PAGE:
The relationship between full-size compositions and basic piano scales is incredibly strong, for without the scale, we wouldn’t have the wonderful symphonies that we enjoy today. Knowing what this relationship is, there can be little question about how basic piano scales contribute to such masterpieces from the likes of Bach or Vivaldi. And being aware of how they contribute helps the beginning pianist appreciate existing masterworks in addition to the road that leads to them. This is because practicing them enhances the art of hearing – a skill that all professional pianists must strive to acquire.
Although each piece of classical music is as unique as the person who plays it, certain scales are readily apparent in every one of them.
On the piano, there are two basic eight-note scales: the major scale and the minor scale. Almost every song that you play on the piano or hear at the symphony is built upon one of the 15 major scales or the three minor scales. The C major scale begins at the C key and continues with every white key up to the next C. This particular sequence of keys produces the C Major’s diatonic scale which consists of five whole-step notes and two half-step notes. And that’s just a fancy way of saying there’s a half step between the third and fourth notes and between the seventh and eighth notes.
There are two different kinds of minor scales and they are the harmonic minor scale and the melodic minor scale. Most minor scales start on the sixth note of any one of the major scales and they continue in a pattern that’s similar to the major scales. But with the harmonic minor scale, the seventh note is raised a half step. With the melodic minor scale, both the sixth and seventh notes are raised half a step.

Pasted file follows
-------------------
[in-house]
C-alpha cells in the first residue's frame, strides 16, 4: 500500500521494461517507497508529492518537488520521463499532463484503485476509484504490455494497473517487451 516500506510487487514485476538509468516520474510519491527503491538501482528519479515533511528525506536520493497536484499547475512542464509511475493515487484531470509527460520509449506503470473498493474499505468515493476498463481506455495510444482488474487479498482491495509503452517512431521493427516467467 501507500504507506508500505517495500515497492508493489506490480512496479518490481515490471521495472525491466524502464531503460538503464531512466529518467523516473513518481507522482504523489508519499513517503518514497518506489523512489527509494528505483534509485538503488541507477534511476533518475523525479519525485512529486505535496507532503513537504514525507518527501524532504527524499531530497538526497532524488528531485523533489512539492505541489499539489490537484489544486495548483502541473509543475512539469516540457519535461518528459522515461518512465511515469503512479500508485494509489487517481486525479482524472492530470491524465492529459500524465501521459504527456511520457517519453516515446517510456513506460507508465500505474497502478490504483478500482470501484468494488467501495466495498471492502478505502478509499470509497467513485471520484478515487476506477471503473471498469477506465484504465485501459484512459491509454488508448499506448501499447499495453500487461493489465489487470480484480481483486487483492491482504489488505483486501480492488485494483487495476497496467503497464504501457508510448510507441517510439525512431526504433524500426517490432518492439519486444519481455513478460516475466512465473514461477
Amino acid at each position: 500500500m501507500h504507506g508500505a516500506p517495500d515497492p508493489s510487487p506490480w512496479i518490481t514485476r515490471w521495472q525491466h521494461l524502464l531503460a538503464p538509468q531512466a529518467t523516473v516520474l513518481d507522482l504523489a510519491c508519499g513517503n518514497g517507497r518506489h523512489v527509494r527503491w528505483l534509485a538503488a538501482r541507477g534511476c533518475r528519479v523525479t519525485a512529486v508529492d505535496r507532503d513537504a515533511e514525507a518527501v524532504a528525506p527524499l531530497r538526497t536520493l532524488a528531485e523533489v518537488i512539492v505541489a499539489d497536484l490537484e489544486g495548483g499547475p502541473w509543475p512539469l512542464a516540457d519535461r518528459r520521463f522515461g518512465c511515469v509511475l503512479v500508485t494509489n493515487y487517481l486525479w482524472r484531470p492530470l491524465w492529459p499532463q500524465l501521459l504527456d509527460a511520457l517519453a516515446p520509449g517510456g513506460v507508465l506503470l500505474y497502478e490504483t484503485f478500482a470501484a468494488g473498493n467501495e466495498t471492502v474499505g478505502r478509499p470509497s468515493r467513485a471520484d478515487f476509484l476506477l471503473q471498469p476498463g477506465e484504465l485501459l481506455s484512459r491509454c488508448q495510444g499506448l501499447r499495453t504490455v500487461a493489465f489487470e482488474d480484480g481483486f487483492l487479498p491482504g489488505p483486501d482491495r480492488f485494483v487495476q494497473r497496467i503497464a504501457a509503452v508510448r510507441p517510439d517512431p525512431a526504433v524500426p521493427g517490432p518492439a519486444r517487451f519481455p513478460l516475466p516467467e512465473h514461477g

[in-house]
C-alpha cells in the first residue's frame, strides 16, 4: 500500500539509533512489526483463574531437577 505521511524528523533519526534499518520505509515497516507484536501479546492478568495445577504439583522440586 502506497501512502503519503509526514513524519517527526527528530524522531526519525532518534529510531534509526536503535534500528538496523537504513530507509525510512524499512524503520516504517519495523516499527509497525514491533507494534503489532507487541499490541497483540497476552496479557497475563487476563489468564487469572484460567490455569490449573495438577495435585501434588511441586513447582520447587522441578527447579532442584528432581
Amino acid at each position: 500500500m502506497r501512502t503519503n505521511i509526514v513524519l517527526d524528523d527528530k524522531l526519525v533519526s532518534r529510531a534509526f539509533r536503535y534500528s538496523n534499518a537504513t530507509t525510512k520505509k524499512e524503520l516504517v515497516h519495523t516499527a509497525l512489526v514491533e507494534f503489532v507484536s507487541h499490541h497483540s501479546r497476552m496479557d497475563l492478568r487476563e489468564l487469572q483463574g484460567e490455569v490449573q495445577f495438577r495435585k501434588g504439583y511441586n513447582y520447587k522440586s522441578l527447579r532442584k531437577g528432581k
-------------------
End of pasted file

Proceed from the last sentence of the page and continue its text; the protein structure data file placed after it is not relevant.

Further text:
If all of this sounds confusing, you may find comfort in knowing that each scale — either major or minor — sounds like the warm up exercises that vocalists practice before singing. This exercise follows the first segments of the “Do-Ray-Mi” song where “Do, Ra, Mi, Fa, So, La, Ti, Do” is sung to the sound of a scale. If you ever get confused about which fingers should hit which key in a scale, just think of the ” Do-Ray-Mi” song and strike the key that matches the pattern of this song’s tone. With enough practice, you should be able to play a scale from any note on the piano.
Now to reiterate what we said earlier about the relationship between musical compositions and basic piano scales, we’d like to introduce Bach. Many of Bach’s works were written in accordance to a particular scale, and these works are often entitled, “in G Minor,” or “in E Major.” Two examples are the Sonata No. I in G Minor and Partita No. III in E Major. The Sonata No. I in G Minor is a song that was built around the G Minor scale and the Partita No. III in E Major song is that was built around the E Major scale. Most of the notes in each song are part of the scale that it was written for.